Professor Simon Burgess from the University of Bristol looks are the reasons – or myths – behind the enduring public popularity of grammar schools. This is from the Conversation.
The education secretary Nicky Morgan has announced her decision to allow a grammar school in Kent to build a new “annexe” providing additional places for 450 girls.
There are 163 existing state-run grammar schools in the UK, which admit pupils based on academic selection – but legislation was passed in 1998 prohibiting the opening of any new grammar schools. Morgan’s long-awaited, but controversial decision will allow Weald of Kent Grammar School in Tonbridge to expand by opening a satellite school nine miles away in Sevenoaks.
Grammar schools continue to be popular among the general public. A poll published in April 2015 by ComRes found 51% of British adults support allowing new grammar schools to open. Their appeal seems to endure, despite strong research evidence showing that grammar schools generate inequality and perpetuate privilege. But why?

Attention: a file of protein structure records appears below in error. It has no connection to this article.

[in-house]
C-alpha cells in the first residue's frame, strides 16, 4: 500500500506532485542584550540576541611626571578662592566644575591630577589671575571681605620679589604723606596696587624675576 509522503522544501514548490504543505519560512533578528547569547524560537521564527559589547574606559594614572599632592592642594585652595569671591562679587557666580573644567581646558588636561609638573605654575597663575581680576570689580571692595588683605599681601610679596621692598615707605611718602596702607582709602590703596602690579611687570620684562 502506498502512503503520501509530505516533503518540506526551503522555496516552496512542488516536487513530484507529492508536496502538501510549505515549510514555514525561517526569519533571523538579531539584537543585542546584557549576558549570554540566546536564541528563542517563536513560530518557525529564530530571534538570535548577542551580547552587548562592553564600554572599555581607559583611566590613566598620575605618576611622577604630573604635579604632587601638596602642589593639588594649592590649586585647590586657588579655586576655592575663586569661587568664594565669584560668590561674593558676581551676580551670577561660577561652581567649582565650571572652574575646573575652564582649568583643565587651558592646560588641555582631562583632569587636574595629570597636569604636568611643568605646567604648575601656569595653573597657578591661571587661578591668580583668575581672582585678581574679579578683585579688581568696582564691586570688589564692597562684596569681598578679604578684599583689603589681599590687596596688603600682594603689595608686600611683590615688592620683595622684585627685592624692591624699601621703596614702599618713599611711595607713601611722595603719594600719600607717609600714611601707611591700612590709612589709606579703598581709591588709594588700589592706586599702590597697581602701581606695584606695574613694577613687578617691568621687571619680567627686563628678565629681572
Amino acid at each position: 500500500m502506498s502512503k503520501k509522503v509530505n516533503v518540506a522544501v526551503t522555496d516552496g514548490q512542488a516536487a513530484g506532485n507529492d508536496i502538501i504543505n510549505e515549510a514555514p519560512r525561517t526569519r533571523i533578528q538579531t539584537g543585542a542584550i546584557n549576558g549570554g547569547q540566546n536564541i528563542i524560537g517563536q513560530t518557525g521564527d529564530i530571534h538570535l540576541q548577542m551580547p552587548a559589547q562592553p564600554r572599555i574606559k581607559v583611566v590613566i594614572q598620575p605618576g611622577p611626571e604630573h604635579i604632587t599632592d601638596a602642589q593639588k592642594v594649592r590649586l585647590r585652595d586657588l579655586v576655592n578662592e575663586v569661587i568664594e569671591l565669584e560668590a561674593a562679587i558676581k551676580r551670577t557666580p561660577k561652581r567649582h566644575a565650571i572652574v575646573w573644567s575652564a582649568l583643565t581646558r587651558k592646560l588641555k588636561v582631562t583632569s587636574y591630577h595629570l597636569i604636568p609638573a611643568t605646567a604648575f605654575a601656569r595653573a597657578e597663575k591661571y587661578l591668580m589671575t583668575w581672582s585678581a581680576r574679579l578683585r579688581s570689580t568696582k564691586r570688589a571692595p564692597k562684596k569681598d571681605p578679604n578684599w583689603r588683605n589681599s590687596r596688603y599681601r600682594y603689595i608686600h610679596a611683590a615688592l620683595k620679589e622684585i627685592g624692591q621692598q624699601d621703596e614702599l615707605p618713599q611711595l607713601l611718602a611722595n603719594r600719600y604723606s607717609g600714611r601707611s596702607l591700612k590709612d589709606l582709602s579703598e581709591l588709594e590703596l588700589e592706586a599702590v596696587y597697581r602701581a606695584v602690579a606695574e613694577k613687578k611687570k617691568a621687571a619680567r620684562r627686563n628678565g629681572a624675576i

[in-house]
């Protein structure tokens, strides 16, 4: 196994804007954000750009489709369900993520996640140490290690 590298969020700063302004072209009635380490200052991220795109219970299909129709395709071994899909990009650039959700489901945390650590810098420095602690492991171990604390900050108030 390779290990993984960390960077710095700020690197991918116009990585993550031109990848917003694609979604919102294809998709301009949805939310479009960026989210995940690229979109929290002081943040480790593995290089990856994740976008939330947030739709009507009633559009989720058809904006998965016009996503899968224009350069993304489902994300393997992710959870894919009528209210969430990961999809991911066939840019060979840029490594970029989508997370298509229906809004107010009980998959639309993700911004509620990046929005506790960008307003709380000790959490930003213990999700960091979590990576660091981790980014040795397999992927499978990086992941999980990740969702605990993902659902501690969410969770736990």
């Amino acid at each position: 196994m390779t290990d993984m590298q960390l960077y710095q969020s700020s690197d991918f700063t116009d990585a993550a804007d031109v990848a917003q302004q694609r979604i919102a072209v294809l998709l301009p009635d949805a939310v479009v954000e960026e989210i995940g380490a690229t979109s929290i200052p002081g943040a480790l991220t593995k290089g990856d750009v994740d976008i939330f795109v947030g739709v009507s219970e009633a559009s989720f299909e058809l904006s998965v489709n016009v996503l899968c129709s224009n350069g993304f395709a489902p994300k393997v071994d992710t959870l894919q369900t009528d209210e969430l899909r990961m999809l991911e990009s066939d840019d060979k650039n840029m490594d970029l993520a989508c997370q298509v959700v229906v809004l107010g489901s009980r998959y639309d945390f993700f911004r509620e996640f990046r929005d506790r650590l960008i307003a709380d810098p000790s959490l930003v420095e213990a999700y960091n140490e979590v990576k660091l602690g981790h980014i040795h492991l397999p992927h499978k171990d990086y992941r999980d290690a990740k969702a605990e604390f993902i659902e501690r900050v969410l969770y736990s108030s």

A key part of the myth surrounding grammar schools is that they are good for social mobility. We know that this is not true – that pupils from affluent families are much more likely to get into grammar schools. But it seems to need just one or two public figures to say that they grew up in a poor family, went to grammar school, and, well, “look at me now”. These anecdotes “prove” that grammar schools help social mobility in the same way that knowing someone who smoked 50 cigarettes a day and lived to be 90 years old “proves” that smoking doesn’t kill you.
Discipline and respect
Another part of the reason for the apparent popularity of grammar schools is that they are only half of the story. For ever “winner” who attended a grammar school, there are two or three “losers” who were sent to the old “secondary moderns” where people who failed the 11-plus entrance exam went. I suspect that public opinion would be different if people were asked whether they favoured opening more secondary modern schools. It is inherent in selective systems that you can’t have one without the other – and yet the discussion is only ever about the rosier part of the story.